The benefits for the fiscus would have been still greater had it not been for the fact that the prices of other key South African mineral exports, including platinum group metals, gold and iron ore, have fallen back this year and are falling short of what was assumed in the 2022 Budget (e.g., $1 829 per oz. for gold, $1 037 per oz. for platinum, $1 967 per oz. for palladium and $119 per tonne for iron ore.
Substantial expenditure pressure is another risk
The important conclusion is that the R100bn or bigger revenue overrun and budget deficit shortfall, which might be extrapolated from government finance figures in the year to date, cannot be relied upon to continue. Against this, Godongwana faces substantial pressure to devote additional expenditure in certain areas.
- The first is the public sector wage bill. Here the government had projected an average annual growth rate of 1.8% per annum in public sector compensation over the next three years. However, the reality is that it is being forced to compromise in a manner that threatens to boost the public sector wage bill by between R30bn for this year and substantially more for the following two years.
- The second pressure stems from the need to prolong a social welfare safety net for more than 10m unemployed persons who have become accustomed to receiving a special social grant of R350 per month, but which grant expires at the end of the current fiscal year. Extension of this grant as a partial sop to those calling for a much more ambitious Basic Income Grant would amount to an additional outlay by government of R45bn per annum in each of the next three years.
- Thirdly, the government is intent on taking on a lot of Eskom debt onto its own balance sheet to help the utility stand on its feet more easily financially.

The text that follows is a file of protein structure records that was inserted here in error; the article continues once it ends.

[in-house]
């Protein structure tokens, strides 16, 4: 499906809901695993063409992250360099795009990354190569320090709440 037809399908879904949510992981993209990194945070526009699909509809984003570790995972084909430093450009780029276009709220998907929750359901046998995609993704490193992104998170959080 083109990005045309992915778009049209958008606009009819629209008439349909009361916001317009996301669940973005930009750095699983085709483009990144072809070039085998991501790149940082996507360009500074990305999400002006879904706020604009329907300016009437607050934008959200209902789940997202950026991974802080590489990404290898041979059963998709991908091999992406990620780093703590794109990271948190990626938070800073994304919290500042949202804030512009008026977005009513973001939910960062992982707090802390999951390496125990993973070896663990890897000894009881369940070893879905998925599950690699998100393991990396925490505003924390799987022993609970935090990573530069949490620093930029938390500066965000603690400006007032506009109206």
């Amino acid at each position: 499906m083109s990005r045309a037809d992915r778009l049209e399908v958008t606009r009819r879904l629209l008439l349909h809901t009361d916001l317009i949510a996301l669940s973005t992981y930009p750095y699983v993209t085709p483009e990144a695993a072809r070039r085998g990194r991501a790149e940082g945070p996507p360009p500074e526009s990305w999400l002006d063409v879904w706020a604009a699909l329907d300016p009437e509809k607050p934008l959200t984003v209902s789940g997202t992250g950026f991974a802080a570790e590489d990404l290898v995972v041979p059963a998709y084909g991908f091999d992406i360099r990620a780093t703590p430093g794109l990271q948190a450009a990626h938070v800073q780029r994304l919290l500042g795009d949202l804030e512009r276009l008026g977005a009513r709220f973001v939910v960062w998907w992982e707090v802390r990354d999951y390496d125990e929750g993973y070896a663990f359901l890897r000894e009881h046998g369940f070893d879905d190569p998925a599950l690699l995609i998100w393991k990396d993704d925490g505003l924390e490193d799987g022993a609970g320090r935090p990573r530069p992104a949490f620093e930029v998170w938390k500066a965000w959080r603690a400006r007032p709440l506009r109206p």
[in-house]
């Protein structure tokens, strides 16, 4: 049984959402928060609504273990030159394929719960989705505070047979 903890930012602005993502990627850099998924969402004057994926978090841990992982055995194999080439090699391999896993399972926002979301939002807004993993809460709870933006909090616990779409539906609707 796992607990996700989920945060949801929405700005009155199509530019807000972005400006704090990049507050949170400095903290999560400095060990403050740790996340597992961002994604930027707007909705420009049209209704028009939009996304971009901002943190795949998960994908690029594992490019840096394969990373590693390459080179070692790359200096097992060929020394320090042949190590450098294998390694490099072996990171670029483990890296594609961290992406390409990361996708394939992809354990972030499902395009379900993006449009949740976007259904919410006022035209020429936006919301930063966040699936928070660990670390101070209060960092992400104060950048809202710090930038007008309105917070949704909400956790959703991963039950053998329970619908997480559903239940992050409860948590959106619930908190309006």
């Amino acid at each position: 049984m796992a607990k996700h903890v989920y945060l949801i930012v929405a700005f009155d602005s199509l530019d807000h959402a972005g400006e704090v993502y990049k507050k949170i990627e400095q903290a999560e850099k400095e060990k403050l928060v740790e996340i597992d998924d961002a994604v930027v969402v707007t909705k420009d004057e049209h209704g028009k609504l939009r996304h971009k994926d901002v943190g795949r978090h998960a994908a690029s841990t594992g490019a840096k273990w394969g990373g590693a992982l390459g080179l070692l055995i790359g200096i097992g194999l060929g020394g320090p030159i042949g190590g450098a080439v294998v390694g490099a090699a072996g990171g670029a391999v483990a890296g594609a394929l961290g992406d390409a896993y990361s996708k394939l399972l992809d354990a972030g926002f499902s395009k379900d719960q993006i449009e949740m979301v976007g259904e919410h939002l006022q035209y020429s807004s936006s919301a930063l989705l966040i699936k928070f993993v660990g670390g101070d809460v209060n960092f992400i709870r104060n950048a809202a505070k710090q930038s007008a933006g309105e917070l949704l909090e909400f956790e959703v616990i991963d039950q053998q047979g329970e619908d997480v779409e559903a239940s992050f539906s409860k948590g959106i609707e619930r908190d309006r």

Debt servicing costs have surged
Finally, long-term interest rates have risen globally, putting upward pressure on domestic long-term interest rates, thereby increasing the potential debt-servicing costs by between R10bn and R20bn per annum. If the government could rely on the R100bn-plus current overrun on revenue to continue, it would be possible to accommodate much of the above-mentioned additional pressures on the public purse. The chart to the right illustrates the actual figures up until the end of the fiscal year 2021. Beyond that are the projections released by National Treasury at the February budget update. The increase in interest rates globally since then has far outstripped what was projected, suggesting that the figures going forward may be even greater than those illustrated in this graph. At over R300bn expected, this is more than ten times the amount put aside to be spent on job creation and labour affairs. As has been the case for some years, SA’s high debt servicing costs will crowd out expenditure on other areas of the budget, including growth-supportive infrastructure spending.
Leading up to the announcement, South Africa’s yield curve has shifted higher quite notably since the February budget, with the front end driven higher by tightening monetary policy, while longer-dated yields have seen greater fiscal risk priced in. This increase in fiscal risk premiums has been most significant in recent months, as investors price in for slowing revenue growth and account for Eskom’s continuing failures, and rising public sector wages. If the government is to arrest this steepening of the curve and increase in fiscal risk, prudent policies are needed. Now may not be the time that these are announced, as such developments are typically left for the February annual budget. The MTBS is more of an update mechanism and thus investors will be looking to see how well SA has adhered to its targets set out at the last budget. Therefore, there are two-way risks to the bond market, but we see them skewed more towards the upside for local bonds, given the positive revenue performance mentioned above.